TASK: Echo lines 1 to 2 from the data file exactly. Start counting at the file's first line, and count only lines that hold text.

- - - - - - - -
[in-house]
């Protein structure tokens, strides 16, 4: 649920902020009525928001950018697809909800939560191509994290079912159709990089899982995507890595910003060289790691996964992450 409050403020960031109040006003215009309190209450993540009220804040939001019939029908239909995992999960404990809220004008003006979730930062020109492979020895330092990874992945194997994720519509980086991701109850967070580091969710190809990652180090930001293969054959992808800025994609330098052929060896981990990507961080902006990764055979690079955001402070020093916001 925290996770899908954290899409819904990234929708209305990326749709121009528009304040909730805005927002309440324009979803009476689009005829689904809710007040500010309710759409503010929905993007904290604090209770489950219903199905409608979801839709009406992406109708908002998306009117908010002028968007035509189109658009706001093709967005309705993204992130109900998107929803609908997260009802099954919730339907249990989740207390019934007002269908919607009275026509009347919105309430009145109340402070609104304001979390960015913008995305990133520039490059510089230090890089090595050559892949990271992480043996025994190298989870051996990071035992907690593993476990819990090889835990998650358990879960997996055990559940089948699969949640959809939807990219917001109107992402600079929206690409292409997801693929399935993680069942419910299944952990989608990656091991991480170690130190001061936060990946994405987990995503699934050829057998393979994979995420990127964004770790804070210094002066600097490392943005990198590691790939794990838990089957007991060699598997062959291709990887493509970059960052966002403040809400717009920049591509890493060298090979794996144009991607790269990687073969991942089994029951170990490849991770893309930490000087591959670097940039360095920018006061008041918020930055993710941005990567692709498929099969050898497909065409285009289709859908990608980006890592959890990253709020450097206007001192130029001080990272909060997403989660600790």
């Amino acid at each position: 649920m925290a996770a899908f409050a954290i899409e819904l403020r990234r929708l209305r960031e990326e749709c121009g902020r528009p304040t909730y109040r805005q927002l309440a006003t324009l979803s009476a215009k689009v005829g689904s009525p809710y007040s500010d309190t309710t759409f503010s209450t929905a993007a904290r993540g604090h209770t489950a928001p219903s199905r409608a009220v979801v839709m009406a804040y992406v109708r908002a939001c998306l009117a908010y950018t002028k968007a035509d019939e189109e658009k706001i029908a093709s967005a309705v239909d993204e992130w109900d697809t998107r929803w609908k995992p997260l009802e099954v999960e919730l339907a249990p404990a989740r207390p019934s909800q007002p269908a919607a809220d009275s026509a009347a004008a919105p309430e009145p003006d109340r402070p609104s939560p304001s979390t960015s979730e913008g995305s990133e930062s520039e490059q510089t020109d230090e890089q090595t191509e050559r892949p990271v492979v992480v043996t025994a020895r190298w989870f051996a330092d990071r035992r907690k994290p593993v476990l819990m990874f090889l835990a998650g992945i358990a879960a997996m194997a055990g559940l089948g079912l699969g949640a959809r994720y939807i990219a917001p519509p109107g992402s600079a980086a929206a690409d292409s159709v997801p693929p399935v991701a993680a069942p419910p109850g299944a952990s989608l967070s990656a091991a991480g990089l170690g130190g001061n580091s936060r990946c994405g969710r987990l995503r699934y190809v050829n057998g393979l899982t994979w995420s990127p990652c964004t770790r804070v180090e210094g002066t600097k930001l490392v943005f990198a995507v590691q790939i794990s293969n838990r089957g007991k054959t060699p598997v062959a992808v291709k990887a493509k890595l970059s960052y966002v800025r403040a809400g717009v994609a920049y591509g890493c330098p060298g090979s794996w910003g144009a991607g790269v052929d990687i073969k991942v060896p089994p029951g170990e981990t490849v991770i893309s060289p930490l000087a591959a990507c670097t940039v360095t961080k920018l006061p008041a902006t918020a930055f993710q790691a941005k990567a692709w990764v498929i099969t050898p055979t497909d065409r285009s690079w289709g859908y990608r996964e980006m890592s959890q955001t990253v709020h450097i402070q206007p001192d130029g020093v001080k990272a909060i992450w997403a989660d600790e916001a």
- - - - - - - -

[in-house]
């Protein structure tokens, strides 16, 4: 649920902020009525928001950018697809909800939560191509994290079912159709990089899982995507890595910003060289790691996964992450 409050403020960031109040006003215009309190209450993540009220804040939001019939029908239909995992999960404990809220004008003006979730930062020109492979020895330092990874992945194997994720519509980086991701109850967070580091969710190809990652180090930001293969054959992808800025994609330098052929060896981990990507961080902006990764055979690079955001402070020093916001 925290996770899908954290899409819904990234929708209305990326749709121009528009304040909730805005927002309440324009979803009476689009005829689904809710007040500010309710759409503010929905993007904290604090209770489950219903199905409608979801839709009406992406109708908002998306009117908010002028968007035509189109658009706001093709967005309705993204992130109900998107929803609908997260009802099954919730339907249990989740207390019934007002269908919607009275026509009347919105309430009145109340402070609104304001979390960015913008995305990133520039490059510089230090890089090595050559892949990271992480043996025994190298989870051996990071035992907690593993476990819990090889835990998650358990879960997996055990559940089948699969949640959809939807990219917001109107992402600079929206690409292409997801693929399935993680069942419910299944952990989608990656091991991480170690130190001061936060990946994405987990995503699934050829057998393979994979995420990127964004770790804070210094002066600097490392943005990198590691790939794990838990089957007991060699598997062959291709990887493509970059960052966002403040809400717009920049591509890493060298090979794996144009991607790269990687073969991942089994029951170990490849991770893309930490000087591959670097940039360095920018006061008041918020930055993710941005990567692709498929099969050898497909065409285009289709859908990608980006890592959890990253709020450097206007001192130029001080990272909060997403989660600790």